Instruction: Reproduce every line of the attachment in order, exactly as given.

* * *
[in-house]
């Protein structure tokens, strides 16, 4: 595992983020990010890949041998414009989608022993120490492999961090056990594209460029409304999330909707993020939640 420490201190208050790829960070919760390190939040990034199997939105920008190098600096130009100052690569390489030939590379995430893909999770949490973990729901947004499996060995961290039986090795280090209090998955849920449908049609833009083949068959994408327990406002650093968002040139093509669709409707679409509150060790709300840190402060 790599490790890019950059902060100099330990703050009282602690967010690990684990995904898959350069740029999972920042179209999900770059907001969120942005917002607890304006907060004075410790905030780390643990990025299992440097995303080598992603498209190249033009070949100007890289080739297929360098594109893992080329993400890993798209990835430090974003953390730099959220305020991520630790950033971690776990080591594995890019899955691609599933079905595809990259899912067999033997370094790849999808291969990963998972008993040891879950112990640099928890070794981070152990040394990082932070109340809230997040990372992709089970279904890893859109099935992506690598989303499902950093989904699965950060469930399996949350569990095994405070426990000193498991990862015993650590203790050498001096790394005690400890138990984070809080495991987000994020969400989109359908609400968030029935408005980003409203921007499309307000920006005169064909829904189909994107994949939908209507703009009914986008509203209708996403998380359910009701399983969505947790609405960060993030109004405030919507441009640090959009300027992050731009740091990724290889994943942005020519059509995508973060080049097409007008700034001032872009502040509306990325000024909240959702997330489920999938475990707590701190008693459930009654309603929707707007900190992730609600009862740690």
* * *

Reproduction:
[in-house]
């Protein structure tokens, strides 16, 4: 595992983020990010890949041998414009989608022993120490492999961090056990594209460029409304999330909707993020939640 420490201190208050790829960070919760390190939040990034199997939105920008190098600096130009100052690569390489030939590379995430893909999770949490973990729901947004499996060995961290039986090795280090209090998955849920449908049609833009083949068959994408327990406002650093968002040139093509669709409707679409509150060790709300840190402060 790599490790890019950059902060100099330990703050009282602690967010690990684990995904898959350069740029999972920042179209999900770059907001969120942005917002607890304006907060004075410790905030780390643990990025299992440097995303080598992603498209190249033009070949100007890289080739297929360098594109893992080329993400890993798209990835430090974003953390730099959220305020991520630790950033971690776990080591594995890019899955691609599933079905595809990259899912067999033997370094790849999808291969990963998972008993040891879950112990640099928890070794981070152990040394990082932070109340809230997040990372992709089970279904890893859109099935992506690598989303499902950093989904699965950060469930399996949350569990095994405070426990000193498991990862015993650590203790050498001096790394005690400890138990984070809080495991987000994020969400989109359908609400968030029935408005980003409203921007499309307000920006005169064909829904189909994107994949939908209507703009009914986008509203209708996403998380359910009701399983969505947790609405960060993030109004405030919507441009640090959009300027992050731009740091990724290889994943942005020519059509995508973060080049097409007008700034001032872009502040509306990325000024909240959702997330489920999938475990707590701190008693459930009654309603929707707007900190992730609600009862740690």